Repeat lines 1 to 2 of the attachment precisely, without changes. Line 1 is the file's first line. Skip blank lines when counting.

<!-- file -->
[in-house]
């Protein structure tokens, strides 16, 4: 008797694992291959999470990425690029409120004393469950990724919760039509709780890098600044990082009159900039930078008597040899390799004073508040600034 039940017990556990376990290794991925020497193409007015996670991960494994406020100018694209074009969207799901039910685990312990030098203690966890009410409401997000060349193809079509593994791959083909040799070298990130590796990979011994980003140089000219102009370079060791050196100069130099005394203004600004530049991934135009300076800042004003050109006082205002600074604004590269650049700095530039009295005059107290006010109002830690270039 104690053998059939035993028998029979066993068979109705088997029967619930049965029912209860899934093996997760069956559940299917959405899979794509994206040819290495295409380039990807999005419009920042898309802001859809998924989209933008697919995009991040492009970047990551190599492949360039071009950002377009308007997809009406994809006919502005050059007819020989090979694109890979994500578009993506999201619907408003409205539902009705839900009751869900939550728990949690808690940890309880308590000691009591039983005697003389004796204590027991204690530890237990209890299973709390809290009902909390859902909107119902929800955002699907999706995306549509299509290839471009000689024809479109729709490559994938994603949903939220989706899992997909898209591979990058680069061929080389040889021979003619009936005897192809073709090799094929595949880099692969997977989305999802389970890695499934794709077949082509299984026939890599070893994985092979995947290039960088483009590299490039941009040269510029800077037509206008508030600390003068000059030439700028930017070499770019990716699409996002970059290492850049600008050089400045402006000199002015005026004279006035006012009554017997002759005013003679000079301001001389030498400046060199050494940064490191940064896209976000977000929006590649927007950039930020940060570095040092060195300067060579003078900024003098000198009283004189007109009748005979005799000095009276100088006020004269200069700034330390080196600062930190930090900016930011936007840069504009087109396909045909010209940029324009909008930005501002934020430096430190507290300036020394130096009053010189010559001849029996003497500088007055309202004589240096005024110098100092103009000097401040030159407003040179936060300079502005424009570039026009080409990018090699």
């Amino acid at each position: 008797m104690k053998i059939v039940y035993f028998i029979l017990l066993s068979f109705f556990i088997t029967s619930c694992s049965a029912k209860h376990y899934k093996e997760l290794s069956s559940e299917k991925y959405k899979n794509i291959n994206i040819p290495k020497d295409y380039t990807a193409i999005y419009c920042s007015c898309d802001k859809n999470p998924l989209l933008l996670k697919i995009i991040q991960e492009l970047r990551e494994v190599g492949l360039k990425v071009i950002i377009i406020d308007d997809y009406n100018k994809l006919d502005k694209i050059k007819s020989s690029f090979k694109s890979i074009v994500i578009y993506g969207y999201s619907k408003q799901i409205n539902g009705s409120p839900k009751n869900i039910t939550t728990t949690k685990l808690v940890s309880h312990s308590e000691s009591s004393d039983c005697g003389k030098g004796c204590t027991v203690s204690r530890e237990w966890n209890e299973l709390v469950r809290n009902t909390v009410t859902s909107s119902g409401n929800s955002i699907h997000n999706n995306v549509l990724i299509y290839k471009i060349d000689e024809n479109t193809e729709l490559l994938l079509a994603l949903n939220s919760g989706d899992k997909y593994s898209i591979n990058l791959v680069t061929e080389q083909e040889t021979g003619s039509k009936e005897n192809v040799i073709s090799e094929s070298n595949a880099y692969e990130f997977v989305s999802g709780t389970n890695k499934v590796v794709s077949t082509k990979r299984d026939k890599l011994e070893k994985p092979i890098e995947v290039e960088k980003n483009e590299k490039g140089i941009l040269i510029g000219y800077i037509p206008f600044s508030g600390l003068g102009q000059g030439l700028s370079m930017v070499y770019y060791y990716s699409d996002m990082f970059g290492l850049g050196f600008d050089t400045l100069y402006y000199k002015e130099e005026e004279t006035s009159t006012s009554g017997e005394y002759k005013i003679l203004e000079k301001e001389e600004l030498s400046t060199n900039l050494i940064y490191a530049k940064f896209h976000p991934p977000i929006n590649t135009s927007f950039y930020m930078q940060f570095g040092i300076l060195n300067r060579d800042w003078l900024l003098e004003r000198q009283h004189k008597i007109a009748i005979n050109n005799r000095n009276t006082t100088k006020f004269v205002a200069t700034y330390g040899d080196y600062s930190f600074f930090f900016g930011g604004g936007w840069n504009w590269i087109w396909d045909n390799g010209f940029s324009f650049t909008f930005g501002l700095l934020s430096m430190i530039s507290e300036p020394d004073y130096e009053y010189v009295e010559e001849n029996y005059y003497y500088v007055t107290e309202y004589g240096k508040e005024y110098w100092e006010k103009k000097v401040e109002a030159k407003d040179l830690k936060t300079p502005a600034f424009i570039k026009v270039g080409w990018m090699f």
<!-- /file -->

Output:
[in-house]
């Protein structure tokens, strides 16, 4: 008797694992291959999470990425690029409120004393469950990724919760039509709780890098600044990082009159900039930078008597040899390799004073508040600034 039940017990556990376990290794991925020497193409007015996670991960494994406020100018694209074009969207799901039910685990312990030098203690966890009410409401997000060349193809079509593994791959083909040799070298990130590796990979011994980003140089000219102009370079060791050196100069130099005394203004600004530049991934135009300076800042004003050109006082205002600074604004590269650049700095530039009295005059107290006010109002830690270039 104690053998059939035993028998029979066993068979109705088997029967619930049965029912209860899934093996997760069956559940299917959405899979794509994206040819290495295409380039990807999005419009920042898309802001859809998924989209933008697919995009991040492009970047990551190599492949360039071009950002377009308007997809009406994809006919502005050059007819020989090979694109890979994500578009993506999201619907408003409205539902009705839900009751869900939550728990949690808690940890309880308590000691009591039983005697003389004796204590027991204690530890237990209890299973709390809290009902909390859902909107119902929800955002699907999706995306549509299509290839471009000689024809479109729709490559994938994603949903939220989706899992997909898209591979990058680069061929080389040889021979003619009936005897192809073709090799094929595949880099692969997977989305999802389970890695499934794709077949082509299984026939890599070893994985092979995947290039960088483009590299490039941009040269510029800077037509206008508030600390003068000059030439700028930017070499770019990716699409996002970059290492850049600008050089400045402006000199002015005026004279006035006012009554017997002759005013003679000079301001001389030498400046060199050494940064490191940064896209976000977000929006590649927007950039930020940060570095040092060195300067060579003078900024003098000198009283004189007109009748005979005799000095009276100088006020004269200069700034330390080196600062930190930090900016930011936007840069504009087109396909045909010209940029324009909008930005501002934020430096430190507290300036020394130096009053010189010559001849029996003497500088007055309202004589240096005024110098100092103009000097401040030159407003040179936060300079502005424009570039026009080409990018090699």